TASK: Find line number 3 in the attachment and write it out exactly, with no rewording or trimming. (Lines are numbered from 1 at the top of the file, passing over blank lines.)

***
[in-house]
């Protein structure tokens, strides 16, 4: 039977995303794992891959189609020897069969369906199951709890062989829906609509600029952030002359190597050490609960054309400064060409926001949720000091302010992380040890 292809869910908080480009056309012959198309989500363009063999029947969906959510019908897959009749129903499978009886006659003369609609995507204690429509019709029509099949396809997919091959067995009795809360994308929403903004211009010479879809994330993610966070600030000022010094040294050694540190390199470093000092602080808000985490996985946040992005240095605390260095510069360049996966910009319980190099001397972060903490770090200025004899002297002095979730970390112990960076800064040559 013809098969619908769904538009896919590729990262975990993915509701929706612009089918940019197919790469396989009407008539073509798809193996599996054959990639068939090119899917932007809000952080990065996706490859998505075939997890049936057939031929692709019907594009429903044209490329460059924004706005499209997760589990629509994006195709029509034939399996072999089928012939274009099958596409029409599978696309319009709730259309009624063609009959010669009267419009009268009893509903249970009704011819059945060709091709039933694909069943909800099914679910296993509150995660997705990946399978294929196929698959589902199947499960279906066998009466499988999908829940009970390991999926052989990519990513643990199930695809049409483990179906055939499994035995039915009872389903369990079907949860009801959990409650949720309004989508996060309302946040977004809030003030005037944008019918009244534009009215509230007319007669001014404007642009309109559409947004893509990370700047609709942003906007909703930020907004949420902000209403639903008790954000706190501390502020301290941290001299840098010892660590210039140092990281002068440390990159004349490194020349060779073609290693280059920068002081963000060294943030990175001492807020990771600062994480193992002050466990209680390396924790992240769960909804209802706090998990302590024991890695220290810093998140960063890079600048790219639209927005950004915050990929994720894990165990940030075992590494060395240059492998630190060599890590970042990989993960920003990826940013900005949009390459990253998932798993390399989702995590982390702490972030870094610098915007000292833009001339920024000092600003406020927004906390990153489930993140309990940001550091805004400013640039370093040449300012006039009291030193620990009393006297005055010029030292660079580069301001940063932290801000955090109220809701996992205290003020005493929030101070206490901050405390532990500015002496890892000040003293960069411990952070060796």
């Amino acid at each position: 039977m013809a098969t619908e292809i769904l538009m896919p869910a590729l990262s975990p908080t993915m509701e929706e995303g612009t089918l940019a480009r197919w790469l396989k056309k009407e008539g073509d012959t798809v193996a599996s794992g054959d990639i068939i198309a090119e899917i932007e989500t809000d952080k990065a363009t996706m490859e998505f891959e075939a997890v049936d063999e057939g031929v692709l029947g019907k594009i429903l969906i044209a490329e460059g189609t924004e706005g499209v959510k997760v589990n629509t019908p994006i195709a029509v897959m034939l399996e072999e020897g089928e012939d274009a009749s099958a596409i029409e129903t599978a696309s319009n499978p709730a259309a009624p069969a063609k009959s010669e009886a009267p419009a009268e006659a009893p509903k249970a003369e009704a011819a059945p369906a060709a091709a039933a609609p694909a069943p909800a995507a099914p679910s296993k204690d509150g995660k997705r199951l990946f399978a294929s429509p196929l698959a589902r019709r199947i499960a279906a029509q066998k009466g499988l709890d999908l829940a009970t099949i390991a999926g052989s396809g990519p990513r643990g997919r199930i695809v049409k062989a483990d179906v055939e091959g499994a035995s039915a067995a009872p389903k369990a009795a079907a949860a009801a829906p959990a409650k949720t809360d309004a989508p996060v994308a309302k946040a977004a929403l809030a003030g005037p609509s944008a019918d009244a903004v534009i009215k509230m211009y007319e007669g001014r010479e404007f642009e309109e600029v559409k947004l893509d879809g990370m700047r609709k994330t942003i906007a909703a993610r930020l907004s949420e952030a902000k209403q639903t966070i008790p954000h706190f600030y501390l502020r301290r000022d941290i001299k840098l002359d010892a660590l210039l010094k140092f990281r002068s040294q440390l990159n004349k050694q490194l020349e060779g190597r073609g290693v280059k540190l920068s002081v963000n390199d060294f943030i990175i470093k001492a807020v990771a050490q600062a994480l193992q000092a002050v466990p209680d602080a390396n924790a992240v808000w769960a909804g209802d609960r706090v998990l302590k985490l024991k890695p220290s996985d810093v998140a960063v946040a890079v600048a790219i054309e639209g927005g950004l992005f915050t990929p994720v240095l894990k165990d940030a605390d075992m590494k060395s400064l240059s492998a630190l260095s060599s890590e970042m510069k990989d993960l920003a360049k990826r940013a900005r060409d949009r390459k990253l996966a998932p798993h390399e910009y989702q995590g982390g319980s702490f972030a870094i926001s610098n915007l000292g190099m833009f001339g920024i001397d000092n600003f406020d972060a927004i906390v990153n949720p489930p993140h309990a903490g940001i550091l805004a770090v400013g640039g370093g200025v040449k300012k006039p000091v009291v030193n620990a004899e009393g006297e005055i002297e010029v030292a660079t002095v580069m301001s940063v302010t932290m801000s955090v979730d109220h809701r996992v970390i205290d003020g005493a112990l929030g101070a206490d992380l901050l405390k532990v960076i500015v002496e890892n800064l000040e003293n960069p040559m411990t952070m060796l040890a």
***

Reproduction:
């Amino acid at each position: 039977m013809a098969t619908e292809i769904l538009m896919p869910a590729l990262s975990p908080t993915m509701e929706e995303g612009t089918l940019a480009r197919w790469l396989k056309k009407e008539g073509d012959t798809v193996a599996s794992g054959d990639i068939i198309a090119e899917i932007e989500t809000d952080k990065a363009t996706m490859e998505f891959e075939a997890v049936d063999e057939g031929v692709l029947g019907k594009i429903l969906i044209a490329e460059g189609t924004e706005g499209v959510k997760v589990n629509t019908p994006i195709a029509v897959m034939l399996e072999e020897g089928e012939d274009a009749s099958a596409i029409e129903t599978a696309s319009n499978p709730a259309a009624p069969a063609k009959s010669e009886a009267p419009a009268e006659a009893p509903k249970a003369e009704a011819a059945p369906a060709a091709a039933a609609p694909a069943p909800a995507a099914p679910s296993k204690d509150g995660k997705r199951l990946f399978a294929s429509p196929l698959a589902r019709r199947i499960a279906a029509q066998k009466g499988l709890d999908l829940a009970t099949i390991a999926g052989s396809g990519p990513r643990g997919r199930i695809v049409k062989a483990d179906v055939e091959g499994a035995s039915a067995a009872p389903k369990a009795a079907a949860a009801a829906p959990a409650k949720t809360d309004a989508p996060v994308a309302k946040a977004a929403l809030a003030g005037p609509s944008a019918d009244a903004v534009i009215k509230m211009y007319e007669g001014r010479e404007f642009e309109e600029v559409k947004l893509d879809g990370m700047r609709k994330t942003i906007a909703a993610r930020l907004s949420e952030a902000k209403q639903t966070i008790p954000h706190f600030y501390l502020r301290r000022d941290i001299k840098l002359d010892a660590l210039l010094k140092f990281r002068s040294q440390l990159n004349k050694q490194l020349e060779g190597r073609g290693v280059k540190l920068s002081v963000n390199d060294f943030i990175i470093k001492a807020v990771a050490q600062a994480l193992q000092a002050v466990p209680d602080a390396n924790a992240v808000w769960a909804g209802d609960r706090v998990l302590k985490l024991k890695p220290s996985d810093v998140a960063v946040a890079v600048a790219i054309e639209g927005g950004l992005f915050t990929p994720v240095l894990k165990d940030a605390d075992m590494k060395s400064l240059s492998a630190l260095s060599s890590e970042m510069k990989d993960l920003a360049k990826r940013a900005r060409d949009r390459k990253l996966a998932p798993h390399e910009y989702q995590g982390g319980s702490f972030a870094i926001s610098n915007l000292g190099m833009f001339g920024i001397d000092n600003f406020d972060a927004i906390v990153n949720p489930p993140h309990a903490g940001i550091l805004a770090v400013g640039g370093g200025v040449k300012k006039p000091v009291v030193n620990a004899e009393g006297e005055i002297e010029v030292a660079t002095v580069m301001s940063v302010t932290m801000s955090v979730d109220h809701r996992v970390i205290d003020g005493a112990l929030g101070a206490d992380l901050l405390k532990v960076i500015v002496e890892n800064l000040e003293n960069p040559m411990t952070m060796l040890a």